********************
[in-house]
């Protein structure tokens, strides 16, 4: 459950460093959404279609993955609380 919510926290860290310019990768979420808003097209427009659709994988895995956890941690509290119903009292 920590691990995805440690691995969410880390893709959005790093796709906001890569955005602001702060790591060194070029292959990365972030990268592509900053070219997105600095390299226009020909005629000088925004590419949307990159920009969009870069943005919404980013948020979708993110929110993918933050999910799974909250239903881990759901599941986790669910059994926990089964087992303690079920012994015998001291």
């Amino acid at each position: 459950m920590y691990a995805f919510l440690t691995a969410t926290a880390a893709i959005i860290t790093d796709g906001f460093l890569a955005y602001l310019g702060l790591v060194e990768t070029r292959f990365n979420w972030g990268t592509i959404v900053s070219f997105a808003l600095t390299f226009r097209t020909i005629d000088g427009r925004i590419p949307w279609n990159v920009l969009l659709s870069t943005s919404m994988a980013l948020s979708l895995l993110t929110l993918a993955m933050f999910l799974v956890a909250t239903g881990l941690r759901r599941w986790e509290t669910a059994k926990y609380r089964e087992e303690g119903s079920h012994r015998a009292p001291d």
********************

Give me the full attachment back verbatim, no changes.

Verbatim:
[in-house]
């Protein structure tokens, strides 16, 4: 459950460093959404279609993955609380 919510926290860290310019990768979420808003097209427009659709994988895995956890941690509290119903009292 920590691990995805440690691995969410880390893709959005790093796709906001890569955005602001702060790591060194070029292959990365972030990268592509900053070219997105600095390299226009020909005629000088925004590419949307990159920009969009870069943005919404980013948020979708993110929110993918933050999910799974909250239903881990759901599941986790669910059994926990089964087992303690079920012994015998001291």
């Amino acid at each position: 459950m920590y691990a995805f919510l440690t691995a969410t926290a880390a893709i959005i860290t790093d796709g906001f460093l890569a955005y602001l310019g702060l790591v060194e990768t070029r292959f990365n979420w972030g990268t592509i959404v900053s070219f997105a808003l600095t390299f226009r097209t020909i005629d000088g427009r925004i590419p949307w279609n990159v920009l969009l659709s870069t943005s919404m994988a980013l948020s979708l895995l993110t929110l993918a993955m933050f999910l799974v956890a909250t239903g881990l941690r759901r599941w986790e509290t669910a059994k926990y609380r089964e087992e303690g119903s079920h012994r015998a009292p001291d």